Māori politics

Muppet Mayor Mandates Maori quota

These muppets never give in, it is bad enough in Auckland having unelected Maori board members lording it over us all, but now the Mayor of New Plymouth is proposing that all councils have 50% of council seats allocated to Maori.

It is breathtaking racism and wonky thinking.

I doubt he will be mayor for long.

New Plymouth mayor Andrew Judd has taken his fight for Maori representation a step further, calling for a law change so up to half of all councillors in New Zealand are Maori.

Judd, already fighting critics over his council’s plans to create a Maori ward, believes there should be more Maori representation across the country to better reflect the Treaty of Waitangi.

“The reasonable interpretation of the Treaty is that you would have fifty-fifty representation around the table,” Judd said.

“We should be incorporating the Maori perspective around council tables, and ultimately that would mean up to half the representation each.”  Read more »

Better in the tent than outside

The Maori party have signed a confidence and supply agreement with National and Te Ururoa Flavell has become a Minister.

John Key keeps his inclusive government ticking along and the Maori party continues to be able to deliver.

Te Ururoa Flavell will become a Minister outside Cabinet after the Maori Party reached a confidence and supply agreement with National for the third straight term.

The Maori Party co-leader was announced as the new Minister of Maori Development (a new title for what was Maori Affairs) as well as holding the Whanau Ora and associate economic development portfolios.

It came after Flavell, outgoing MP and fellow Maori Party co-leader Tariana Turia and Prime Minister John Key officially signed the relationship accord with National – Te Tatau ki te Paerangi – at Parliament this afternoon.

Key welcomed the third straight agreement he had signed with the Maori Party and the way it had approached governing with National.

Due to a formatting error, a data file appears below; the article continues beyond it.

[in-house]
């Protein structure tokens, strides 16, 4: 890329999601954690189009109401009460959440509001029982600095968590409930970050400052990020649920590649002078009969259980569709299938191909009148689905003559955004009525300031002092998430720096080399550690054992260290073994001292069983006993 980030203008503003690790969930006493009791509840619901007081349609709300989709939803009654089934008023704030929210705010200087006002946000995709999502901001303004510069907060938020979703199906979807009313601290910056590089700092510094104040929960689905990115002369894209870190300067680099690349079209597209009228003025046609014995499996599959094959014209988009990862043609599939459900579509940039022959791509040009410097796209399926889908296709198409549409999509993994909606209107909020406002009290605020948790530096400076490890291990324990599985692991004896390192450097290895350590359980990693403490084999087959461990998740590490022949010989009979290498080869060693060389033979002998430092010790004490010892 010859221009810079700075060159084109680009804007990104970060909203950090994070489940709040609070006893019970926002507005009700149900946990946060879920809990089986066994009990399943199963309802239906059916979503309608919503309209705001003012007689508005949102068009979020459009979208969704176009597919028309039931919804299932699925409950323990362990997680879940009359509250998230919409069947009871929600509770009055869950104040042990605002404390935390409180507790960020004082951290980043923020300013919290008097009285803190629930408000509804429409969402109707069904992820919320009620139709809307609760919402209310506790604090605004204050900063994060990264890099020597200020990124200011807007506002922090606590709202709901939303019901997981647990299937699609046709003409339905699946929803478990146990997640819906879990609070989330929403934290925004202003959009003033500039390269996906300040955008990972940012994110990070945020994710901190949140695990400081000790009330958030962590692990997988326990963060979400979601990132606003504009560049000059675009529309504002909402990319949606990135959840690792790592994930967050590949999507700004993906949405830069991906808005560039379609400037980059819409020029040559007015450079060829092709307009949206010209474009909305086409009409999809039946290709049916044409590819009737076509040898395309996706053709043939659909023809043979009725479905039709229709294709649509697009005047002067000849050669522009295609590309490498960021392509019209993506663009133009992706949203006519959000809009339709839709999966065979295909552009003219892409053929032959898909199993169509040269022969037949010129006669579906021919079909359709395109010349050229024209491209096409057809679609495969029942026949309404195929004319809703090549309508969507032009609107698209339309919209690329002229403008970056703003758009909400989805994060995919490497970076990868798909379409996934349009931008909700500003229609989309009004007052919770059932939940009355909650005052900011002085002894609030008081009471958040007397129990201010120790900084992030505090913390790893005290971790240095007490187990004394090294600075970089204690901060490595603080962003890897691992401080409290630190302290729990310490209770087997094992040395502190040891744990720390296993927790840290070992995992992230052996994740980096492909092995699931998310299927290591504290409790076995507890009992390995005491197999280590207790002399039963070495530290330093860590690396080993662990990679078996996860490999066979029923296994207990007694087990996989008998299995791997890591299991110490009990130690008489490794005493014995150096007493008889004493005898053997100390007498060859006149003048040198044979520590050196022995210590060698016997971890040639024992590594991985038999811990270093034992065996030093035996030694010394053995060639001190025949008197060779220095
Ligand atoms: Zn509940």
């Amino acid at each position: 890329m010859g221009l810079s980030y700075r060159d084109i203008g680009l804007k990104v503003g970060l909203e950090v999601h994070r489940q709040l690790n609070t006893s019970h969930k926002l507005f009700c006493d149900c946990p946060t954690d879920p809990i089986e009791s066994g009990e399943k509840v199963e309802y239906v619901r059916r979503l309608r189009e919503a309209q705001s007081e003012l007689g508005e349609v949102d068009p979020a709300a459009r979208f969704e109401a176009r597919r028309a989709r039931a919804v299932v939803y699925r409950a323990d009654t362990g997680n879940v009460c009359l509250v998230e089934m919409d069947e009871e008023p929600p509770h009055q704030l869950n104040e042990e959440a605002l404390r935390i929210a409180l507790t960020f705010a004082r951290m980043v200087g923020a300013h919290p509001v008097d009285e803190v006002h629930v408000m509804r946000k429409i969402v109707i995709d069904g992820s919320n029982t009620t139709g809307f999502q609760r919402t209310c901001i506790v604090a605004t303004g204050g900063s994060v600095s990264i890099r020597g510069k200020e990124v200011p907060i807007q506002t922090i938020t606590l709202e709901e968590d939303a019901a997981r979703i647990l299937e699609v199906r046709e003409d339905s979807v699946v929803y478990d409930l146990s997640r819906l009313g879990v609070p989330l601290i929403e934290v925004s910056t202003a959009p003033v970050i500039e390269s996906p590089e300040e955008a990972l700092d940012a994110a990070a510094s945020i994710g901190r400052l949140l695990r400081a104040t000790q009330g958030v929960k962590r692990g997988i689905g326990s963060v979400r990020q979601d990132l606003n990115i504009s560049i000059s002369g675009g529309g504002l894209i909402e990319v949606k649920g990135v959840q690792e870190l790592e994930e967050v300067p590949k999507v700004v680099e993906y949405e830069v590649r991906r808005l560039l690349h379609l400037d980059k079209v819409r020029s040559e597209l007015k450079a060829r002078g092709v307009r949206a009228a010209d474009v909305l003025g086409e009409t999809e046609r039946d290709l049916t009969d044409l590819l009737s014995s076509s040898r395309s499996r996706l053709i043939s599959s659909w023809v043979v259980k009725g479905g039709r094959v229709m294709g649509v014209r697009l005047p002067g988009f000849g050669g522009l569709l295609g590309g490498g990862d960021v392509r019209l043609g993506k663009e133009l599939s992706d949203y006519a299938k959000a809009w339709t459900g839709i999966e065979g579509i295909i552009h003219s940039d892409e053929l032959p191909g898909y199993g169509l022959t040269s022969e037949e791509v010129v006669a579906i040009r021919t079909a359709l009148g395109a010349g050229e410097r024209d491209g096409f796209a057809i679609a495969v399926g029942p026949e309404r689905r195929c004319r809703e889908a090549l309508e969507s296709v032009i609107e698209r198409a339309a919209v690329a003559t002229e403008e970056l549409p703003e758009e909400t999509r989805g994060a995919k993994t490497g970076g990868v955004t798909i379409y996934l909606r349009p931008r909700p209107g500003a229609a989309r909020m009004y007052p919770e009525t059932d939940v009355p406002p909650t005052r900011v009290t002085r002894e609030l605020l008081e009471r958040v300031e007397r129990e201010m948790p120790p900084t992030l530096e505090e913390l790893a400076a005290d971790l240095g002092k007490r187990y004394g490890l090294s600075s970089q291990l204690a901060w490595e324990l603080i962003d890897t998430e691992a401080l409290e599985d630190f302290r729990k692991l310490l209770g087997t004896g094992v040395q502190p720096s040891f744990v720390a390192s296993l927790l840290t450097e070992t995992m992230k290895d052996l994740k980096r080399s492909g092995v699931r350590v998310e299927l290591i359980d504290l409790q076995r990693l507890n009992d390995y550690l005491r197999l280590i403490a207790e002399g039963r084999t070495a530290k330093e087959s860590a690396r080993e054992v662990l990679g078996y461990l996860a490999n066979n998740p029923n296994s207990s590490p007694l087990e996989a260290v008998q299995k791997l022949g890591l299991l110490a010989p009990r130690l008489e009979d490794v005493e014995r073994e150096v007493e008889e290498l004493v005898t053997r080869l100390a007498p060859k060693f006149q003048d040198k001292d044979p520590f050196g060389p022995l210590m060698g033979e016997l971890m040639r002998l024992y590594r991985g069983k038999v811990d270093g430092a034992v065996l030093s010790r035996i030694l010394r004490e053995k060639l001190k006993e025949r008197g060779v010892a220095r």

“I have no doubt that we New Zealanders are better off because of it.”

Read more »

Threats and demands and he wonders why they’ve been snubbed


Photo/ 3News

Who does Kingi Taurua think he is?

After years of abuse, both of the government, and royal visitors is it any wonder that they don’t get visitors anymore.

The fact Prince William and his wife won’t be visiting Waitangi next month has so incensed a Ngapuhi Maori elder he says he’ll knock down a famous monument to the signing of the Treaty of Waitangi.

He’s also threatened to block Prime Minister John Key from ever returning to Waitangi’s lower marae.

Ngapuhi Chief Kingi Taurua usually helps keep the peace at Waitangi but not any more – the Treaty grounds have been left off the royal travel itinerary and he’s furious.

“If the Prince don’t come in April then we are going to knock it down,” he says, speaking about the monument erected in the 1880s commemorating the Treaty.  Read more »

Clever stuff by John Key

John Key is a master politician.

Check this out from Waitangi:

Before the fish protest Key had attempted to convince local iwi leaders that fossil fuel exploration was in Maori interests. He invited the leaders of the hikoi to Wellington to spend a week with his ministers going over the facts around environmental risks and job creation.

“If I am wrong and you are right, I will walk out and join that protest,” he said.  Read more »

A taniwha in the clouds?

Fresh out of luck after losing the water battle, maori bludgers are now trying their hand tilting at clouds, or rainbows or other unseen forces in order to stand over commercial organisations with their brown-mail. They’ll claim a new flying taniwha is angry anytime soon.

The government’s plan to auction 4G spectrum in September or October faces delay, with Maori claimants to spectrum rights reactivating a dormant claim to the Waitangi Tribunal by seeking an urgent hearing on it.